|Merger ranking||-||Litigation ranking||7||Cartel ranking||10|
|Global head||J Mark Gidley|
|Number of jurisdictions with a GCR-ranked competition team||9|
|Percentage of partners/counsel in Who's Who Legal||14%|
|Lateral partner hires||1|
|Former senior enforcers||11|
White & Case cracked the top 10 this year after a gradual rise up the chart, thanks in part to the Global Elite’s heightened emphasis on private litigation, where the firm has long shone, and non-cartel conduct investigations, where the firm has a pharmaceutical focus. White & Case has also built up its merger and cartel practices, bringing to them the same ready-to-fight stance.
Indicative of an ongoing effort to strengthen its European practice, the firm followed its welcoming of Yann Utzschneider and his team in Paris in 2016 with the January 2017 addition of Marc Israel from Macfarlanes in London – a relatively small office and one that historically had to share its competition lawyers with the general commercial litigation team. However, White & Case lost Börries Ahrens in Hamburg to Allen & Overy; Joseph Angland in New York to retirement; and Jean-Paul Tran Thiet in Paris to his own one-man shop.
Of course, the big merger news of the past year was Anthem’s effort to buy the increasingly reluctant Cigna, which the US Department of Justice sued to block. White & Case defended Anthem’s bid for its fellow health insurer through a trial in Washington, DC, an appeal and an attempt at the Supreme Court, with an expedited appeal filed in three days and a petition for high court review filed in five days based on a dissenting opinion in the appeals court about the importance of the efficiencies defence. Other major deal work included getting BUPA’s acquisition of Oasis Dental Care referred back from the European Commission to the UK’s Competition and Markets Authority, which cleared the purchase quickly and unconditionally; clearances in Austria, Germany and Poland – the latter after a Phase II investigation – for Greenbrier’s establishment of a joint venture with the competitor Astra Rail; Carl Icahn’s sale of XO Communications to Verizon, which drew a DOJ second request but was ultimately cleared without remedies; SOCAR’s attempted acquisition of the Greek gas transmission operator DESFA, which the Azerbaijani company abandoned after a Phase II review by the European Commission; and the United Arab Shipping Company’s US$12 billion tie-up with Hapag-Lloyd.
In criminal defence, the firm looks to avoid having clients plead guilty. Unlike its alleged co-conspirators in price-fixing automotive steel tubes, Maruyasu is putting the DOJ to its evidence, and after the US Court of Appeals for the Sixth Circuit refused to dismiss the indictment against the Japanese company for lack of personal jurisdiction, a trial is set for 2018. White & Case is also trying the jurisdictional argument on behalf of foreign exchange trader Richard Usher in Manhattan federal court. But the firm will shoot for immunity, fine discounts or the closure of an investigation where it can persuade a competition authority to grant them, as it did for Hertz in France and Principal Group in Mexico.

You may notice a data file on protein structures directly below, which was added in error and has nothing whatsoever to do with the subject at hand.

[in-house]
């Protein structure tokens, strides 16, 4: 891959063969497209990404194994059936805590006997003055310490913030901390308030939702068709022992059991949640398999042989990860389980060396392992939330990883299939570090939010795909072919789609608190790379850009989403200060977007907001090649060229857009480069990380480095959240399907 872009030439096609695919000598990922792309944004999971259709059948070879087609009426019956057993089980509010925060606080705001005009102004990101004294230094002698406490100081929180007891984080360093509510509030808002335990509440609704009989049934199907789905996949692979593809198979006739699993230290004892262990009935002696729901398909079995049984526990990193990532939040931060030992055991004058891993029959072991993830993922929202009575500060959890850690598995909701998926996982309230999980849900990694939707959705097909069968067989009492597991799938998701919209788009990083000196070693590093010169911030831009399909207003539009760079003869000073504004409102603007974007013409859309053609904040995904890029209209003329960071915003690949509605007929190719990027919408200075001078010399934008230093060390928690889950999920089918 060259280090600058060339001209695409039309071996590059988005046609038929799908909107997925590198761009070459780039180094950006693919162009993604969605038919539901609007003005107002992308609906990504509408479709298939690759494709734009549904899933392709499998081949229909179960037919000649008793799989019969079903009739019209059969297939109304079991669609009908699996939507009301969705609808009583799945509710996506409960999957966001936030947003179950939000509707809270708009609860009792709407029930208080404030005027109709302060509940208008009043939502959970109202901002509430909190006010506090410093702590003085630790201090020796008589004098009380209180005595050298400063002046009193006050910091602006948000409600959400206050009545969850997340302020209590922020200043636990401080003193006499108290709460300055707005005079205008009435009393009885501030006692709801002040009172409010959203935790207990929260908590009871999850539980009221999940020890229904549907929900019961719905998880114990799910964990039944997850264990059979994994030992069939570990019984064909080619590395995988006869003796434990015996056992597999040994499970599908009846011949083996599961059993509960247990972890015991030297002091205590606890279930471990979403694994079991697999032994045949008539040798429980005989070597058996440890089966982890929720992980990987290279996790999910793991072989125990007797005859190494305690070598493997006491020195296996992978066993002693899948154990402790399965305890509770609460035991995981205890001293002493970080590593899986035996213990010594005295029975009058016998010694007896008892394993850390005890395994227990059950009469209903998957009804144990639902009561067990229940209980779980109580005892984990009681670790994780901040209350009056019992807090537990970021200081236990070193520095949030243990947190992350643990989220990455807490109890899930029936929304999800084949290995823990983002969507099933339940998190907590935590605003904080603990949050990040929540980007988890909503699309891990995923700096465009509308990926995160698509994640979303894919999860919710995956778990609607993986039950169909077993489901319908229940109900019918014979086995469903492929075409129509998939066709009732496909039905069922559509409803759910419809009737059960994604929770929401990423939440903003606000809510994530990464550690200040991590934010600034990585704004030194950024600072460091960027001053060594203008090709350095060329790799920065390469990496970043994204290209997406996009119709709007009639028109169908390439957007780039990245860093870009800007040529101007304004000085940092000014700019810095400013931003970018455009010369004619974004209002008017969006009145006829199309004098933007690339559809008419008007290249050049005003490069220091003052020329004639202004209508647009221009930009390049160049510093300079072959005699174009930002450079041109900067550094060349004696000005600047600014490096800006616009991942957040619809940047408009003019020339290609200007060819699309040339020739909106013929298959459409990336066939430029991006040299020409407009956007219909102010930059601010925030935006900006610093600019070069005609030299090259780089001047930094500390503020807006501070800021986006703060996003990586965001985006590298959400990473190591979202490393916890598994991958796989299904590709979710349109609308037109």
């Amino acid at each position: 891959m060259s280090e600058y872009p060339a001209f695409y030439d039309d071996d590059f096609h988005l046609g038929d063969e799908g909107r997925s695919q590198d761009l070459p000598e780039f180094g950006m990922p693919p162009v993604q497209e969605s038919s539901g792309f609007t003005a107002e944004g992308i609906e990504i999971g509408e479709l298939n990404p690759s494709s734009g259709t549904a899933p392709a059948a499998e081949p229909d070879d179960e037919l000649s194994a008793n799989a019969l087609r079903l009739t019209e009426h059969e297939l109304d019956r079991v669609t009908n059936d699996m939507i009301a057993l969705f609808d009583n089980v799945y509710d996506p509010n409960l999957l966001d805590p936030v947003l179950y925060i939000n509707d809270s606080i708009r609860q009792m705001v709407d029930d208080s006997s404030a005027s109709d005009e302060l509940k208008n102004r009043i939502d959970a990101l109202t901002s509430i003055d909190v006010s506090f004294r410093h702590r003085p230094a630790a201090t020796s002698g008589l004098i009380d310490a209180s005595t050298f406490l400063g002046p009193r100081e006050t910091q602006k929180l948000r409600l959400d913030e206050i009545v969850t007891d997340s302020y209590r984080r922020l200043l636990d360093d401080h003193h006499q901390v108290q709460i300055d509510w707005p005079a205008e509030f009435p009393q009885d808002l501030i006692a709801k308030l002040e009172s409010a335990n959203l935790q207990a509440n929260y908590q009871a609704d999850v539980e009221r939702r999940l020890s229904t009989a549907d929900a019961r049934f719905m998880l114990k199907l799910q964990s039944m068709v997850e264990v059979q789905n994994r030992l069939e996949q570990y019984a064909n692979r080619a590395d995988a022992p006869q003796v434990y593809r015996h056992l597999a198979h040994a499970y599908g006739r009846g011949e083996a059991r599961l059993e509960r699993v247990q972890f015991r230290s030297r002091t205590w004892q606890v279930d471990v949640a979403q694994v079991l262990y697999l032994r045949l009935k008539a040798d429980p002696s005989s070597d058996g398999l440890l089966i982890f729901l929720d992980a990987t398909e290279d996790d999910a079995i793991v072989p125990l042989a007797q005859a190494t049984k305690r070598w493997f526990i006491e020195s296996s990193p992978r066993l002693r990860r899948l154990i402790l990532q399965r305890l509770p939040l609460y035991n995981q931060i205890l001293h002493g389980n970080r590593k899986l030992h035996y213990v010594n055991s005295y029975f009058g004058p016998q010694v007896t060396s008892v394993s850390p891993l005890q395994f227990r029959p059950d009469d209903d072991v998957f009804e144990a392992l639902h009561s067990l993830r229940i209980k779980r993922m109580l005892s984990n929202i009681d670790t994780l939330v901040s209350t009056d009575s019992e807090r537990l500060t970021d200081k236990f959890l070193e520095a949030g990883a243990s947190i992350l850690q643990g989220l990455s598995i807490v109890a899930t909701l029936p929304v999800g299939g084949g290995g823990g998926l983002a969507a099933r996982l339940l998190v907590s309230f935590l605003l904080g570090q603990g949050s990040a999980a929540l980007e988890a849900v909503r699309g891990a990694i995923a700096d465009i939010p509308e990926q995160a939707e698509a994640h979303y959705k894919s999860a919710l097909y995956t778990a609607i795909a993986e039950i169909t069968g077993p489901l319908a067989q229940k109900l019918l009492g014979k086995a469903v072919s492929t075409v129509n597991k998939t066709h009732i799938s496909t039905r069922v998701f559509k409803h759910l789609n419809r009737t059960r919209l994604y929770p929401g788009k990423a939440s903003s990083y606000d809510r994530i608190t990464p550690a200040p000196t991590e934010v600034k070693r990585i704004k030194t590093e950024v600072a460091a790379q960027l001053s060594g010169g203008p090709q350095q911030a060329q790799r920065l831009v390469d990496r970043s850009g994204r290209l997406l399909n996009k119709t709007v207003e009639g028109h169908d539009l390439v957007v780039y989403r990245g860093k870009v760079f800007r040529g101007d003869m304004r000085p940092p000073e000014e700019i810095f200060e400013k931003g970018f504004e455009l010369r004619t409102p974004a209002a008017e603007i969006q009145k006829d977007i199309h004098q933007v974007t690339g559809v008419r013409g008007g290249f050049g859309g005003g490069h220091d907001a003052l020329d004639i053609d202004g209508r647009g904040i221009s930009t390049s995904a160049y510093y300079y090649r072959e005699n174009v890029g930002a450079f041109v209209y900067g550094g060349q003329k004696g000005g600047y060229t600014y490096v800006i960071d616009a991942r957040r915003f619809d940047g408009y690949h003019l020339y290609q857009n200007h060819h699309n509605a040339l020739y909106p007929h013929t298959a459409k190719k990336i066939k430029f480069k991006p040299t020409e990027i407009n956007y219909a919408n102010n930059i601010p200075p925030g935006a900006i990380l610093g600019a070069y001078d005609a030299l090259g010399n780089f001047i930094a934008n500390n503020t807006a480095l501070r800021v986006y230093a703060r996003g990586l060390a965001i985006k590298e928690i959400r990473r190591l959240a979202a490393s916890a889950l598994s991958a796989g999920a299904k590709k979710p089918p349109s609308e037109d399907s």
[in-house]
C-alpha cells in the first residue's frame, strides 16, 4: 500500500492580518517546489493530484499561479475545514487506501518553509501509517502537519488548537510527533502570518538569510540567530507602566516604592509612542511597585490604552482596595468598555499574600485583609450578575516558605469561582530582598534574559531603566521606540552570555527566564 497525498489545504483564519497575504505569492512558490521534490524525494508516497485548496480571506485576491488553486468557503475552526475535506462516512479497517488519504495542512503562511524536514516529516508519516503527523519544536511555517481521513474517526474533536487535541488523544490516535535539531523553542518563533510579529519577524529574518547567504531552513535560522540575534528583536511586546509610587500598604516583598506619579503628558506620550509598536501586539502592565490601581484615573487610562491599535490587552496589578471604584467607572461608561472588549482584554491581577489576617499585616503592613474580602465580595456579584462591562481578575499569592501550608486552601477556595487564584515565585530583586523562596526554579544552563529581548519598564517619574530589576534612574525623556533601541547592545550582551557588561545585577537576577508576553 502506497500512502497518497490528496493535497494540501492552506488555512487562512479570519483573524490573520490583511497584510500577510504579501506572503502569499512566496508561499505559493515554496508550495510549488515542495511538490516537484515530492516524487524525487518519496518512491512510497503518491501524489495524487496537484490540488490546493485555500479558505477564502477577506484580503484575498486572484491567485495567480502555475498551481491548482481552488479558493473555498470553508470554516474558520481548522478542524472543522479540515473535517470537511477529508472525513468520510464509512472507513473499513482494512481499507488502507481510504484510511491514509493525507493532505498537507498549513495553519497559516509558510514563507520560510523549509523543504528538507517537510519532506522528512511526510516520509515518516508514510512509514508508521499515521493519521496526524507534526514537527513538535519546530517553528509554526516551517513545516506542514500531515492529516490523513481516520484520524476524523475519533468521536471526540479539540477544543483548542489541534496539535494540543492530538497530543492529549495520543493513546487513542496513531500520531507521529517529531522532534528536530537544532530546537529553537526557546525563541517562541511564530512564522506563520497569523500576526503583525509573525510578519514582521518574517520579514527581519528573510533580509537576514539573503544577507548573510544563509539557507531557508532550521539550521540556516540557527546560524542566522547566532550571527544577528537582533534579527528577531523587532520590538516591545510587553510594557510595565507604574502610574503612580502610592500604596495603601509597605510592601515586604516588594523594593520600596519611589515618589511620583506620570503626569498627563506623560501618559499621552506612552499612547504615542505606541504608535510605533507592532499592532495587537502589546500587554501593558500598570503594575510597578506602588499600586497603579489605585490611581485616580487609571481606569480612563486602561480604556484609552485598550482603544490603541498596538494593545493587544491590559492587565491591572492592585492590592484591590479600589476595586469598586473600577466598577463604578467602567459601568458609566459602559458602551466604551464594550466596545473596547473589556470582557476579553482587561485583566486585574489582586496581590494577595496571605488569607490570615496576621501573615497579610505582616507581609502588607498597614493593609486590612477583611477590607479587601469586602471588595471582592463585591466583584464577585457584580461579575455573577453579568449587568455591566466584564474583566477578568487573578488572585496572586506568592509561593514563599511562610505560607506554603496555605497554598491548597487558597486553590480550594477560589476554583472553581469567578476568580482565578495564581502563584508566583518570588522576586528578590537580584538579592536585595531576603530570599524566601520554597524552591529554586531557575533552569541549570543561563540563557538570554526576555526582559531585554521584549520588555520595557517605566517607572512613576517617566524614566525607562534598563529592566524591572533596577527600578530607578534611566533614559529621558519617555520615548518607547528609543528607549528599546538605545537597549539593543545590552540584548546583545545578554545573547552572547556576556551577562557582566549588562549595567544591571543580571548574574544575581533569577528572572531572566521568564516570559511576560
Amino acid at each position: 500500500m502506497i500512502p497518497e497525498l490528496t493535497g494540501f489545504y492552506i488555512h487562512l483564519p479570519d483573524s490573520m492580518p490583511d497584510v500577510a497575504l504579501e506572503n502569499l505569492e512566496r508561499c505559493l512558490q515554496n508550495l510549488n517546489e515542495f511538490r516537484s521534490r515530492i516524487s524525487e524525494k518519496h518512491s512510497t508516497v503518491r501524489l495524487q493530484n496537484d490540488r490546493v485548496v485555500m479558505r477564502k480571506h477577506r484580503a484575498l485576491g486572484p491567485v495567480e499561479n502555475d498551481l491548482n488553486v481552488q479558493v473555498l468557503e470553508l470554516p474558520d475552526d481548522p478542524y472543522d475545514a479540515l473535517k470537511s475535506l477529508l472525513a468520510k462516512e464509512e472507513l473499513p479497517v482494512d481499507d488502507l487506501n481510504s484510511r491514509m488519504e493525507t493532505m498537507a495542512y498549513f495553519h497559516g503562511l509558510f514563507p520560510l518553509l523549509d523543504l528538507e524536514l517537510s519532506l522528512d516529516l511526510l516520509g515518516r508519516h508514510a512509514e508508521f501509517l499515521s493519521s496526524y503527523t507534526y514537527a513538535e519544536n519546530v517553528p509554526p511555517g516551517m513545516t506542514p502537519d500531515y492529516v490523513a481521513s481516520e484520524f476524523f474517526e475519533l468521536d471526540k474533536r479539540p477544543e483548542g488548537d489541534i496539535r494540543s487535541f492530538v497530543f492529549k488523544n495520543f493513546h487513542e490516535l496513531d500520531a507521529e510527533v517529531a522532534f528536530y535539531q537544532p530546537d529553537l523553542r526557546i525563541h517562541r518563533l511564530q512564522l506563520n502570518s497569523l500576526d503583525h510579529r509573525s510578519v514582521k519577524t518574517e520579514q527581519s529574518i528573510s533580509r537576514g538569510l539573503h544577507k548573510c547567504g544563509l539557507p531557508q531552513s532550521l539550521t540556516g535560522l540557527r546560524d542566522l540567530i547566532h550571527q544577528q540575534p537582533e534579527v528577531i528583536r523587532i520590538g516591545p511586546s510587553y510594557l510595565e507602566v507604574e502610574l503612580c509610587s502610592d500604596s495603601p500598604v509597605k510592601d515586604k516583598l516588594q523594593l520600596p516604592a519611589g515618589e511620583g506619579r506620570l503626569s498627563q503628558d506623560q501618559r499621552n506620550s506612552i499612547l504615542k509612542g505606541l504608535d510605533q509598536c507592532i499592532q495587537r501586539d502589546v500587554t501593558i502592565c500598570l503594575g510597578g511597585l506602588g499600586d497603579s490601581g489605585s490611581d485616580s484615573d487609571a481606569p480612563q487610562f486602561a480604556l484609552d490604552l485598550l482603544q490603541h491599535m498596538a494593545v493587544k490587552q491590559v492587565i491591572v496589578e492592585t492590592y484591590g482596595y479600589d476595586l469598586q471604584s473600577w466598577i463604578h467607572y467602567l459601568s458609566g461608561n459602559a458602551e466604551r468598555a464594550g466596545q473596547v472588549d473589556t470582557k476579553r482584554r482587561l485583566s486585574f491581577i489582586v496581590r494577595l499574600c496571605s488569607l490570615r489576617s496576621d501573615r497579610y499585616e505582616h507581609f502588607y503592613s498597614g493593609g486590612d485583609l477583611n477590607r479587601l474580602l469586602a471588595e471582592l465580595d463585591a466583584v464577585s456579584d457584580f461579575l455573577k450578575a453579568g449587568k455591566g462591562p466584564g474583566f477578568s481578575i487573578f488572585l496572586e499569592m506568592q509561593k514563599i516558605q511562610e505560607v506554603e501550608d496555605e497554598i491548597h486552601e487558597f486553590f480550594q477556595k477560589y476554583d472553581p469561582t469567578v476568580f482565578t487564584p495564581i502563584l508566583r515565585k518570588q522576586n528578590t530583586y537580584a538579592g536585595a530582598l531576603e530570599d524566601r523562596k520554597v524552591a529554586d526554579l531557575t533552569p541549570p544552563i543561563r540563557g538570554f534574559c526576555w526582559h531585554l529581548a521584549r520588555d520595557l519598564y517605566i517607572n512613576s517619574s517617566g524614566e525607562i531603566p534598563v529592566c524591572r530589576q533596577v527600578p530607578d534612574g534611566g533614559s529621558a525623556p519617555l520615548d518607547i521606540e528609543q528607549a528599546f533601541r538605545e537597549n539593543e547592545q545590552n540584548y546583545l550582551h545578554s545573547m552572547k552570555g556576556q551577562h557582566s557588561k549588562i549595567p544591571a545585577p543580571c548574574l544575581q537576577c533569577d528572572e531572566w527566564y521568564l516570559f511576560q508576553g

For years, White & Case has been fighting the US Federal Trade Commission’s enforcement against pharmaceutical companies for allegedly preventing generic drug competition. That battle goes on, particularly for Allergan’s subsidiaries, and now involves certain state attorneys general too. Notably, the firm is also assisting drugmakers in Europe who face both pay-for-delay and other concerns: Servier, which awaits a General Court ruling after a four-day-long hearing; Pfizer in an excessive pricing appeal in the UK; and GlaxoSmithKline’s Greek epic case on parallel trade. The firm also has some high-profile but confidential non-cartel conduct mandates in Europe, particularly for companies responding to statements of objections or appealing against European Commission decisions.
As one would expect of a top litigation firm, White & Case also represents its pharma clients in private US antitrust litigation regarding a host of products, with a major victory in the Doryx case in September 2016. The US Court of Appeals for the Third Circuit held that the relevant market was for all prescription acne medications – rather than only Doryx and generic versions thereof, as the plaintiff Mylan claimed – that the changes to Doryx did not constitute exclusionary conduct, and that even if they did, benefits such as improved safety outweighed any anticompetitive harm. Other drugmakers that White & Case defends in litigation include Boehringer Ingelheim, Pfizer and Upsher-Smith. Outside the pharmaceutical realm, White & Case represents Furukawa, Maruyasu and NTN in auto parts follow-on actions – the latter in UK proceedings in the Competition Appeal Tribunal. The firm acts for Toshiba in the lithiumion battery cell follow-on actions, which were denied class certification in April 2017, and in the cathode ray tube antitrust litigation.